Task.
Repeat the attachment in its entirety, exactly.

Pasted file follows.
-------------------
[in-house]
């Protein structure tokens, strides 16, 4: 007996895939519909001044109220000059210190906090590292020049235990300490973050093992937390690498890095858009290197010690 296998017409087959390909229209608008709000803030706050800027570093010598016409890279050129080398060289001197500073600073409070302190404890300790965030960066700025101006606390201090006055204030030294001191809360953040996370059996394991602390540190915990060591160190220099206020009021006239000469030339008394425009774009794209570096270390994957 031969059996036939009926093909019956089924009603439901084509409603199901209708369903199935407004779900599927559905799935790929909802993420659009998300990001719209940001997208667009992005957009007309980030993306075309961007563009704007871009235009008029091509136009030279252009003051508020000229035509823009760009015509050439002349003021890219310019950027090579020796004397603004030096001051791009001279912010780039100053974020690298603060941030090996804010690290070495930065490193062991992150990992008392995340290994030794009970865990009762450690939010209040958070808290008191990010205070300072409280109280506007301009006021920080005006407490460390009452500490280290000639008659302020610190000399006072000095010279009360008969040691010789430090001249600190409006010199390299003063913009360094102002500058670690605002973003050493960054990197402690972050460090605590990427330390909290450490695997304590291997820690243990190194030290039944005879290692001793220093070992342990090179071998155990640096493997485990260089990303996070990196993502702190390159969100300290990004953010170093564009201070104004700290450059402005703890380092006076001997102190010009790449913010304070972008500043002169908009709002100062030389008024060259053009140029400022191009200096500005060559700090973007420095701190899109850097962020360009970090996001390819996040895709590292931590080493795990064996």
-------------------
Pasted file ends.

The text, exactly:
[in-house]
């Protein structure tokens, strides 16, 4: 007996895939519909001044109220000059210190906090590292020049235990300490973050093992937390690498890095858009290197010690 296998017409087959390909229209608008709000803030706050800027570093010598016409890279050129080398060289001197500073600073409070302190404890300790965030960066700025101006606390201090006055204030030294001191809360953040996370059996394991602390540190915990060591160190220099206020009021006239000469030339008394425009774009794209570096270390994957 031969059996036939009926093909019956089924009603439901084509409603199901209708369903199935407004779900599927559905799935790929909802993420659009998300990001719209940001997208667009992005957009007309980030993306075309961007563009704007871009235009008029091509136009030279252009003051508020000229035509823009760009015509050439002349003021890219310019950027090579020796004397603004030096001051791009001279912010780039100053974020690298603060941030090996804010690290070495930065490193062991992150990992008392995340290994030794009970865990009762450690939010209040958070808290008191990010205070300072409280109280506007301009006021920080005006407490460390009452500490280290000639008659302020610190000399006072000095010279009360008969040691010789430090001249600190409006010199390299003063913009360094102002500058670690605002973003050493960054990197402690972050460090605590990427330390909290450490695997304590291997820690243990190194030290039944005879290692001793220093070992342990090179071998155990640096493997485990260089990303996070990196993502702190390159969100300290990004953010170093564009201070104004700290450059402005703890380092006076001997102190010009790449913010304070972008500043002169908009709002100062030389008024060259053009140029400022191009200096500005060559700090973007420095701190899109850097962020360009970090996001390819996040895709590292931590080493795990064996």